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Helping kids develop a healthy relationship with food – and warning signs for eating disorders

Young patient with back to camera gets hear heart listened to by a doctor in a clinic room.

During the COVID-19 pandemic, many children and teens are more isolated, anxious, stressed and have a sense of loss of control. They may have reduced access to activities and friends which help them cope. These factors can add to other potential risk factors for developing eating disorders like bulimia, anorexia and others. While the pandemic may create additional vulnerability for eating disorders, it’s important to recognize it is not the cause. The following are some tips for parents to promote good health and positive body image, in addition to some general information about eating disorders and warnings signs to watch for in children.

Tips for parents: Promoting healthy living

Parents play a key role in prevention and developing positive body image and good nutritional habits at home. Here are some ways to help children learn about healthy lifestyles:

  • Keep open communication. Encourage discussion of good health, eating habits and body image in a positive and non-judgmental way. Also talk about the messages children see on social media and TV and evaluate if it impacts your child’s mood in a negative way.
  • Avoid diet culture. Stay away from forcing children to eat everything on their plate or limiting food. Instead, you can talk about if your tummy is full, or still hungry. You can discuss the importance of nutrition for growing and keeping energy levels up. Avoid labeling foods as “good” or “bad.” All foods can be included in a healthy, balanced diet, including treats. Model good eating habits by serving and eating a balanced variety of foods. When possible, have family meals together.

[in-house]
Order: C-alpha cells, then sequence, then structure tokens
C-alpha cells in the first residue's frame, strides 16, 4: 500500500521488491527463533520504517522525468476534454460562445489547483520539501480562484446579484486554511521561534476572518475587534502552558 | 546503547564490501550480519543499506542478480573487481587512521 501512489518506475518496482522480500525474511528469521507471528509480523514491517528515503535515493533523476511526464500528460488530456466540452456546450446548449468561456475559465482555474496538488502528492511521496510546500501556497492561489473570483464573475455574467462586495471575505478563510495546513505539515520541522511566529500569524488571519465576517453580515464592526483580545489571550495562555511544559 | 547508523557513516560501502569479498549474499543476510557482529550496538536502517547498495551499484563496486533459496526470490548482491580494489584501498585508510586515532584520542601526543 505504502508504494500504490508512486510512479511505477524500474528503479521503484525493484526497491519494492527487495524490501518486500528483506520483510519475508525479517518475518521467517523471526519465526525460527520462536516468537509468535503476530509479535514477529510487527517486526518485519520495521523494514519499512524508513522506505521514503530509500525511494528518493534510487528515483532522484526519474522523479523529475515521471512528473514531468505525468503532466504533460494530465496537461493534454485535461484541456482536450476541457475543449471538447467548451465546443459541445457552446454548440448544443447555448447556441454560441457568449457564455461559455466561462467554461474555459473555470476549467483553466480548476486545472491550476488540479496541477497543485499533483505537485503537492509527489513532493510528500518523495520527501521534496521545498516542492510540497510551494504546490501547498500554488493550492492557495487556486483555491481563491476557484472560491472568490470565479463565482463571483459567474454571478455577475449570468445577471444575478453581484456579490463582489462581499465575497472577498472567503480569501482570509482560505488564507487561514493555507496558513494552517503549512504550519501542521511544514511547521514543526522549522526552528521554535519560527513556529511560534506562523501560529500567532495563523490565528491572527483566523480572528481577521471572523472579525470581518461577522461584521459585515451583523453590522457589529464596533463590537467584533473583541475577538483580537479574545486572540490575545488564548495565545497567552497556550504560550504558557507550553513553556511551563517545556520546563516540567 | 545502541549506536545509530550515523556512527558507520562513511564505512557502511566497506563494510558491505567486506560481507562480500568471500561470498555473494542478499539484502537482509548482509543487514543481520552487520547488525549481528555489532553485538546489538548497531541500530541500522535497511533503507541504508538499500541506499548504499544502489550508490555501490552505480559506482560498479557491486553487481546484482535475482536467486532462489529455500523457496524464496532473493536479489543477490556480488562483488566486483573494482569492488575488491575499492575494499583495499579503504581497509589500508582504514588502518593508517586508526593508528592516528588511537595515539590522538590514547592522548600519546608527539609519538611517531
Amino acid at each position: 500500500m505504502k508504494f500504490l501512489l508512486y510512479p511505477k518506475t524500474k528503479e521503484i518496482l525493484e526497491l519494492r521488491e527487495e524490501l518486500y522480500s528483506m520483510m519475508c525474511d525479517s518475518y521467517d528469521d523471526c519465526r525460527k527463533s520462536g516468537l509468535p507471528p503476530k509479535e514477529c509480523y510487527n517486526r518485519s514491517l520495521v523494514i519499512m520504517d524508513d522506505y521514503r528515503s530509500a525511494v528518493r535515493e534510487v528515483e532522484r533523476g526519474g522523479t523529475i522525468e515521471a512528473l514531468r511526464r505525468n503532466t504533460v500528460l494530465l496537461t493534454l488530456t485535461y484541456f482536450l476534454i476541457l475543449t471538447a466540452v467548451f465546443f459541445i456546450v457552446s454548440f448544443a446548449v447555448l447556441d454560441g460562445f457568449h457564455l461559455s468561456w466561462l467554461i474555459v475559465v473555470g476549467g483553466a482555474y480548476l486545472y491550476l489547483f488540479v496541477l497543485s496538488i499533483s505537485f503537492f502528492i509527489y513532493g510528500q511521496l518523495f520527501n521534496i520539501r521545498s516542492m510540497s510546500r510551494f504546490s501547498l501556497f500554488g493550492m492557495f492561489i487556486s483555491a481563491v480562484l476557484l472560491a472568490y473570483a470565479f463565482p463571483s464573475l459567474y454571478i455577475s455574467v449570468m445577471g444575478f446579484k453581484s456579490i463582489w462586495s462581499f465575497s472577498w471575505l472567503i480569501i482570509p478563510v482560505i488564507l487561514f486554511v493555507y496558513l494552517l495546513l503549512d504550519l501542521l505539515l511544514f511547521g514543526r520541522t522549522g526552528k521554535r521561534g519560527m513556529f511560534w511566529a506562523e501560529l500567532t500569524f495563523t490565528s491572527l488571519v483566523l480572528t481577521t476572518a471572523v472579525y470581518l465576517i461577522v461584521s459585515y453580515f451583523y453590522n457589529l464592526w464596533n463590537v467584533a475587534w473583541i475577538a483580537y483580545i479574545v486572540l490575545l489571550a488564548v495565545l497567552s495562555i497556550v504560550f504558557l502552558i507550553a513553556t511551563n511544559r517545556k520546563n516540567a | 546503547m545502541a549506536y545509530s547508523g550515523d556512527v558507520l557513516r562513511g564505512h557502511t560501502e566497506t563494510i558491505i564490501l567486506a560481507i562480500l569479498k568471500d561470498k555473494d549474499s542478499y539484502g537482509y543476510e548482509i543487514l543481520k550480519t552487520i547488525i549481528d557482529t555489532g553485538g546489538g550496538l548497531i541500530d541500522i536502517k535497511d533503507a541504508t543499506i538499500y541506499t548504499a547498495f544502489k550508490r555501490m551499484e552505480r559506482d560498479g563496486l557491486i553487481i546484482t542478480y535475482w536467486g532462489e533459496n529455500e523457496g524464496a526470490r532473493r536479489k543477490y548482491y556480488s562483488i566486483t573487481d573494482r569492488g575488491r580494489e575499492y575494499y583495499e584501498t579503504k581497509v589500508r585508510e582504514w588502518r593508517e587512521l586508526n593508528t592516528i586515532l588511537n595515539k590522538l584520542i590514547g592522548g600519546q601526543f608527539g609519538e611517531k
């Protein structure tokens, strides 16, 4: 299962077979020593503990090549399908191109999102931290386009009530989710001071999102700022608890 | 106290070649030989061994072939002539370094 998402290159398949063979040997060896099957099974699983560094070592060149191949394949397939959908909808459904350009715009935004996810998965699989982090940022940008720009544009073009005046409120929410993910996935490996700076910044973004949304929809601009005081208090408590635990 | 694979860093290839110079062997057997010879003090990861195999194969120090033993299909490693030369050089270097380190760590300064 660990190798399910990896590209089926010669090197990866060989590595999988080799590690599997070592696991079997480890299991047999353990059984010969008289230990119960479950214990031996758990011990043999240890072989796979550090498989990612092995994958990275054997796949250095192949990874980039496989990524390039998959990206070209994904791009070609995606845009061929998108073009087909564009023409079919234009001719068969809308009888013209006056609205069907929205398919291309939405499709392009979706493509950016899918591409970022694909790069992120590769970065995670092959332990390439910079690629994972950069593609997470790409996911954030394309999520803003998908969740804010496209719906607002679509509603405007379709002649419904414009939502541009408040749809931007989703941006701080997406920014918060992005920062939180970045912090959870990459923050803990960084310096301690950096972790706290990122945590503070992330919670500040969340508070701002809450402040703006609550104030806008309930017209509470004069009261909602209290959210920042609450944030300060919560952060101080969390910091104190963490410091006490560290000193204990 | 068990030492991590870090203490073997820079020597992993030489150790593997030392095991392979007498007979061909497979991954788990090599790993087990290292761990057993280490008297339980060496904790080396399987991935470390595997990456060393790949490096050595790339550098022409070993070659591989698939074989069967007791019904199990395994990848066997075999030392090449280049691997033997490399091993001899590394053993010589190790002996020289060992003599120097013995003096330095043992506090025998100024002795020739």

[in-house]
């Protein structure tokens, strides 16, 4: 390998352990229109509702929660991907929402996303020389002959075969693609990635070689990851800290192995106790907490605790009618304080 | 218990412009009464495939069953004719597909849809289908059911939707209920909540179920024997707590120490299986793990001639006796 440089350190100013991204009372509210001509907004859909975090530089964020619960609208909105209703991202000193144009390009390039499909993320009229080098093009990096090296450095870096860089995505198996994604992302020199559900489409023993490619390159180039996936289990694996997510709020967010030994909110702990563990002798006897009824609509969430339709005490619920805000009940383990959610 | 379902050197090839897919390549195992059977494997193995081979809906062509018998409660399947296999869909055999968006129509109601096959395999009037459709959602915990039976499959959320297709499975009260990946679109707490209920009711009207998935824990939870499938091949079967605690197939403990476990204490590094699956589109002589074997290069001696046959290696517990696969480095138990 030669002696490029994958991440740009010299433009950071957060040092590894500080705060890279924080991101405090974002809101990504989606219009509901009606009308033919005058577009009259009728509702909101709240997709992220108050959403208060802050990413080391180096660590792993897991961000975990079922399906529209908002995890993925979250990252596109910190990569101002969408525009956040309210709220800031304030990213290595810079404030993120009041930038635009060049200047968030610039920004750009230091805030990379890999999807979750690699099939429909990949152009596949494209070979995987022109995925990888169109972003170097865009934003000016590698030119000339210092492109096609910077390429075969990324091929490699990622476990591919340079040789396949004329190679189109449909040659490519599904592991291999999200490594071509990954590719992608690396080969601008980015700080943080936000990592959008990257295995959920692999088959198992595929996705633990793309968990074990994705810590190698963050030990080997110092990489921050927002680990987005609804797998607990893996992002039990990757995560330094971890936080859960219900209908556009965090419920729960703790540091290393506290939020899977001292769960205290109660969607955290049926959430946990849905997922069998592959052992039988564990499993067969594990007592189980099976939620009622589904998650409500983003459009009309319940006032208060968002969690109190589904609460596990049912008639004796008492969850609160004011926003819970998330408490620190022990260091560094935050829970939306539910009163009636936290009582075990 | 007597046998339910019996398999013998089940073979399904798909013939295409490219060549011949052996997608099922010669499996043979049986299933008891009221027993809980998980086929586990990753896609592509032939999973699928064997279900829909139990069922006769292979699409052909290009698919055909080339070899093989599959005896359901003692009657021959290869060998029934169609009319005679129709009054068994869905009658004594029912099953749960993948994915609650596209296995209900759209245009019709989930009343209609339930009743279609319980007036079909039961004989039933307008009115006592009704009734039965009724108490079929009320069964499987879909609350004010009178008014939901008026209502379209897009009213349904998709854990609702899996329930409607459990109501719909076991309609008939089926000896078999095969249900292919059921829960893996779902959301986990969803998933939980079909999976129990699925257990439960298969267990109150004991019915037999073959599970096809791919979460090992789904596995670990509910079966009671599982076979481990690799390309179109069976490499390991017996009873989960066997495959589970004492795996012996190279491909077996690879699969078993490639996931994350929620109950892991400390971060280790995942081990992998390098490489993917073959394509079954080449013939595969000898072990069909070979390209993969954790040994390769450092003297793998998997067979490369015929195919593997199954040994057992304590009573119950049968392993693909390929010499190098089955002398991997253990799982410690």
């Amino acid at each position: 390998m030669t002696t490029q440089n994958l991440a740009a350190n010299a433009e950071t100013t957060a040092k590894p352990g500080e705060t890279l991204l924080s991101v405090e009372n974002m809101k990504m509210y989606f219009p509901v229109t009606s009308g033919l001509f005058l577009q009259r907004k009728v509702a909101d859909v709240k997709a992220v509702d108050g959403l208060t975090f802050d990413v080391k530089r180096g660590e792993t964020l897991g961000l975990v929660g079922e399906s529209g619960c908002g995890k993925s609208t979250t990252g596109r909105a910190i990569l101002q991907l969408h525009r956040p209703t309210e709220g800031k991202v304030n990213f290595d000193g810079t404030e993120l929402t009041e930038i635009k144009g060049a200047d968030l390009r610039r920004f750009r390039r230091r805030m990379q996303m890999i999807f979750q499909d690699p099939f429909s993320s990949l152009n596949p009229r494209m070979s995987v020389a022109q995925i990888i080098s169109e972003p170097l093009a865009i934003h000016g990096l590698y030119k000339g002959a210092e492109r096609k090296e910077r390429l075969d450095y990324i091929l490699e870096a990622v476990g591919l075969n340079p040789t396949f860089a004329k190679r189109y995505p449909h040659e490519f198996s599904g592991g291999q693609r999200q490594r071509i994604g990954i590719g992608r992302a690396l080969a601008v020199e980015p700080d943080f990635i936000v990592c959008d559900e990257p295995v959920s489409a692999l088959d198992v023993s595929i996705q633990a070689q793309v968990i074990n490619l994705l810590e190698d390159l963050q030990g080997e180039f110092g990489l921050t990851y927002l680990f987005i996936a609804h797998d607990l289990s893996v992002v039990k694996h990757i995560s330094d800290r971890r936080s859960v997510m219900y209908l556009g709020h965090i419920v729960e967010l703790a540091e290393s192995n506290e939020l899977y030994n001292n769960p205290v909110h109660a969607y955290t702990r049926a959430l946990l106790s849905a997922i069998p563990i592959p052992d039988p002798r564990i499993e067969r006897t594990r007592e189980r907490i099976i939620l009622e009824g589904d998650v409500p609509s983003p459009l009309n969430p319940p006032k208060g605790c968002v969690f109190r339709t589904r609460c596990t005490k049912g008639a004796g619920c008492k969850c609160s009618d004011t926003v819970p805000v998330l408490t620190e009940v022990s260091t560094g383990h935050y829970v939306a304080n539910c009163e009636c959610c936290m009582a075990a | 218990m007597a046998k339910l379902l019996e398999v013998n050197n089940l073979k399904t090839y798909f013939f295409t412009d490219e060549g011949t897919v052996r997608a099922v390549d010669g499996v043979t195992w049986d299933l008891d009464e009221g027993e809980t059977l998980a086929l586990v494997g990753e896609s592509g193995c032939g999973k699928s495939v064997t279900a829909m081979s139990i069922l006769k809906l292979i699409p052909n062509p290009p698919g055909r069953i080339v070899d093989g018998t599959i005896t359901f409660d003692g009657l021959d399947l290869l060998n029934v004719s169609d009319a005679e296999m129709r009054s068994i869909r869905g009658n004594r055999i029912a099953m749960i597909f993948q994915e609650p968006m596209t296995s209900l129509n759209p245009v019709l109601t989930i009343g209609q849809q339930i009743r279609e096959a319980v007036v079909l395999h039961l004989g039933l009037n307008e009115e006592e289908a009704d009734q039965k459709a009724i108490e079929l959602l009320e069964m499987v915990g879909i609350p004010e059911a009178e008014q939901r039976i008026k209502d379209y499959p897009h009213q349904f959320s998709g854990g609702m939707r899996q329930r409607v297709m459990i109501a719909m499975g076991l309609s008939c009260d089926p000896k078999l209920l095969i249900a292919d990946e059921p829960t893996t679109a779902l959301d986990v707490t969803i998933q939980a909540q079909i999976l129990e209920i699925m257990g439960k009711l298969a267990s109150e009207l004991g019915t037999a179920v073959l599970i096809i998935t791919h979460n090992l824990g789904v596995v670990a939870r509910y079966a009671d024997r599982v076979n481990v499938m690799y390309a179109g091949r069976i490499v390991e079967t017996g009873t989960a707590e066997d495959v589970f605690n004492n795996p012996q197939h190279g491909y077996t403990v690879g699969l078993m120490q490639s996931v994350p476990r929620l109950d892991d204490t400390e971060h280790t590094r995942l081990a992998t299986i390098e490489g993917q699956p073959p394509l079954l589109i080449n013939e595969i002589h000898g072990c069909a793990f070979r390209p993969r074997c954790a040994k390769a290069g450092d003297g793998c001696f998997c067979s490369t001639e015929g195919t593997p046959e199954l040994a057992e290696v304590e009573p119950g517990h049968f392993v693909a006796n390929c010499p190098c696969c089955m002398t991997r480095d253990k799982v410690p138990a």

• Encourage positive self-esteem and a healthy body image. Find qualities in your child to compliment, like their determination, gentleness or a characteristic other than their appearance to help promote self-esteem. Remind children they are still growing and people come in all different sizes and shapes. Model acceptance of diverse body types. Parents should avoid critical comments about their own bodies, as children observe and may question whether their own body is OK.
  • Get professional help. Ask your child’s primary care provider for support or resources if you have concerns that your is child struggling with eating and or expresses negative body image. There are many levels of support available to help each child.

While the goal is for all children to have a healthy relationship with food, we know that is not always possible. Here’s some information about eating disorders and some warning signs to look for if you think your child might be suffering.

What are eating disorders?